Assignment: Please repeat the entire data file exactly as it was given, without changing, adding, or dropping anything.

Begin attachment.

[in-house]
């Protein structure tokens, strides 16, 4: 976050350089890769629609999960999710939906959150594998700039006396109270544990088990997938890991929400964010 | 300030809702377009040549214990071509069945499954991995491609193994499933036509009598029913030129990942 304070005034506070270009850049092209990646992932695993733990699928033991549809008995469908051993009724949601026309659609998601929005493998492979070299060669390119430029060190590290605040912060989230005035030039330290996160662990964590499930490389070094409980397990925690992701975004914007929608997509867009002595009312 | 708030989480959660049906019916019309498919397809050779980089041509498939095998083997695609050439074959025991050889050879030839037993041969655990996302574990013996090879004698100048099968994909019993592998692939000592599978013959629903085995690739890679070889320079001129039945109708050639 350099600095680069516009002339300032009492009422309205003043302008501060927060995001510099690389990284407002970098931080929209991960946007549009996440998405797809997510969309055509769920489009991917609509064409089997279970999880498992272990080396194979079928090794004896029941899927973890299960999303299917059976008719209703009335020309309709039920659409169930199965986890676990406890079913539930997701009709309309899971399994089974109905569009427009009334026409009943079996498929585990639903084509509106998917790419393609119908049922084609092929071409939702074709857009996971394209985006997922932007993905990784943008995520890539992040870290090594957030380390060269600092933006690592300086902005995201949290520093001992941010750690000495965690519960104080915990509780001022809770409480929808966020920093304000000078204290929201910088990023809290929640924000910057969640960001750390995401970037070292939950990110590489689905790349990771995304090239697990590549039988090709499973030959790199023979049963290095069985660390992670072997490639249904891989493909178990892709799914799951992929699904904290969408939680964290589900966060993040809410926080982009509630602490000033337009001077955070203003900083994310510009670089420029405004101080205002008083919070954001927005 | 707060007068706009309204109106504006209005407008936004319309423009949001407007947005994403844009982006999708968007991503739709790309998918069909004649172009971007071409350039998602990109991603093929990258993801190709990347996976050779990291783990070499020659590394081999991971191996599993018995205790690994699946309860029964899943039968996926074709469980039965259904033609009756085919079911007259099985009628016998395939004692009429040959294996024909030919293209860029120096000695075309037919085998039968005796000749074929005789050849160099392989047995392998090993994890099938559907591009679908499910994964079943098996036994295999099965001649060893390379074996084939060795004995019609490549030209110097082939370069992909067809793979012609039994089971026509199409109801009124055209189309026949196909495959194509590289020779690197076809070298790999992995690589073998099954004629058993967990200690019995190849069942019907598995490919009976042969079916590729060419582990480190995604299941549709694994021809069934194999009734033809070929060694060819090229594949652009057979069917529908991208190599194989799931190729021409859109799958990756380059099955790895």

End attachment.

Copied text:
[in-house]
């Protein structure tokens, strides 16, 4: 976050350089890769629609999960999710939906959150594998700039006396109270544990088990997938890991929400964010 | 300030809702377009040549214990071509069945499954991995491609193994499933036509009598029913030129990942 304070005034506070270009850049092209990646992932695993733990699928033991549809008995469908051993009724949601026309659609998601929005493998492979070299060669390119430029060190590290605040912060989230005035030039330290996160662990964590499930490389070094409980397990925690992701975004914007929608997509867009002595009312 | 708030989480959660049906019916019309498919397809050779980089041509498939095998083997695609050439074959025991050889050879030839037993041969655990996302574990013996090879004698100048099968994909019993592998692939000592599978013959629903085995690739890679070889320079001129039945109708050639 350099600095680069516009002339300032009492009422309205003043302008501060927060995001510099690389990284407002970098931080929209991960946007549009996440998405797809997510969309055509769920489009991917609509064409089997279970999880498992272990080396194979079928090794004896029941899927973890299960999303299917059976008719209703009335020309309709039920659409169930199965986890676990406890079913539930997701009709309309899971399994089974109905569009427009009334026409009943079996498929585990639903084509509106998917790419393609119908049922084609092929071409939702074709857009996971394209985006997922932007993905990784943008995520890539992040870290090594957030380390060269600092933006690592300086902005995201949290520093001992941010750690000495965690519960104080915990509780001022809770409480929808966020920093304000000078204290929201910088990023809290929640924000910057969640960001750390995401970037070292939950990110590489689905790349990771995304090239697990590549039988090709499973030959790199023979049963290095069985660390992670072997490639249904891989493909178990892709799914799951992929699904904290969408939680964290589900966060993040809410926080982009509630602490000033337009001077955070203003900083994310510009670089420029405004101080205002008083919070954001927005 | 707060007068706009309204109106504006209005407008936004319309423009949001407007947005994403844009982006999708968007991503739709790309998918069909004649172009971007071409350039998602990109991603093929990258993801190709990347996976050779990291783990070499020659590394081999991971191996599993018995205790690994699946309860029964899943039968996926074709469980039965259904033609009756085919079911007259099985009628016998395939004692009429040959294996024909030919293209860029120096000695075309037919085998039968005796000749074929005789050849160099392989047995392998090993994890099938559907591009679908499910994964079943098996036994295999099965001649060893390379074996084939060795004995019609490549030209110097082939370069992909067809793979012609039994089971026509199409109801009124055209189309026949196909495959194509590289020779690197076809070298790999992995690589073998099954004629058993967990200690019995190849069942019907598995490919009976042969079916590729060419582990480190995604299941549709694994021809069934194999009734033809070929060694060819090229594949652009057979069917529908991208190599194989799931190729021409859109799958990756380059099955790895």